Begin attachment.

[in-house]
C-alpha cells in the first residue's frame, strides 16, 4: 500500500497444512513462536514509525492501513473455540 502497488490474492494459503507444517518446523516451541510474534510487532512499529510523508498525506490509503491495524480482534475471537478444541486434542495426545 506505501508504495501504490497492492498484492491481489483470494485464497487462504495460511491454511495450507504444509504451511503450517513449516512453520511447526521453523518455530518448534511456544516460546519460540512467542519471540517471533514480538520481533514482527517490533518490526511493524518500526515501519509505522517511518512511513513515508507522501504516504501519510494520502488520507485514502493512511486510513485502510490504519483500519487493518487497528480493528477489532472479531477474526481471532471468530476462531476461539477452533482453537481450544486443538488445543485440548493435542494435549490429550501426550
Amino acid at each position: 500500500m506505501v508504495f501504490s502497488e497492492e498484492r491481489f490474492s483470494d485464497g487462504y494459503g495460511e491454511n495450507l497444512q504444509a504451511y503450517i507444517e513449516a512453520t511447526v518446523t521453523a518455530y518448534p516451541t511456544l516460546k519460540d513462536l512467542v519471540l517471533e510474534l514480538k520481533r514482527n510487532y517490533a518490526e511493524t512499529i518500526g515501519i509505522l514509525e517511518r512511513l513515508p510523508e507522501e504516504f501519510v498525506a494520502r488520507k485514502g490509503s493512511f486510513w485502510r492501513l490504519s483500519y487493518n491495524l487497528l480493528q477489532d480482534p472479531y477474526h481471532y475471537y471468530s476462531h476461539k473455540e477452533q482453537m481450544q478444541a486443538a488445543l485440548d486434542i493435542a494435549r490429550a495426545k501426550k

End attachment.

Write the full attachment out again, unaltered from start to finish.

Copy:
[in-house]
C-alpha cells in the first residue's frame, strides 16, 4: 500500500497444512513462536514509525492501513473455540 502497488490474492494459503507444517518446523516451541510474534510487532512499529510523508498525506490509503491495524480482534475471537478444541486434542495426545 506505501508504495501504490497492492498484492491481489483470494485464497487462504495460511491454511495450507504444509504451511503450517513449516512453520511447526521453523518455530518448534511456544516460546519460540512467542519471540517471533514480538520481533514482527517490533518490526511493524518500526515501519509505522517511518512511513513515508507522501504516504501519510494520502488520507485514502493512511486510513485502510490504519483500519487493518487497528480493528477489532472479531477474526481471532471468530476462531476461539477452533482453537481450544486443538488445543485440548493435542494435549490429550501426550
Amino acid at each position: 500500500m506505501v508504495f501504490s502497488e497492492e498484492r491481489f490474492s483470494d485464497g487462504y494459503g495460511e491454511n495450507l497444512q504444509a504451511y503450517i507444517e513449516a512453520t511447526v518446523t521453523a518455530y518448534p516451541t511456544l516460546k519460540d513462536l512467542v519471540l517471533e510474534l514480538k520481533r514482527n510487532y517490533a518490526e511493524t512499529i518500526g515501519i509505522l514509525e517511518r512511513l513515508p510523508e507522501e504516504f501519510v498525506a494520502r488520507k485514502g490509503s493512511f486510513w485502510r492501513l490504519s483500519y487493518n491495524l487497528l480493528q477489532d480482534p472479531y477474526h481471532y475471537y471468530s476462531h476461539k473455540e477452533q482453537m481450544q478444541a486443538a488445543l485440548d486434542i493435542a494435549r490429550a495426545k501426550k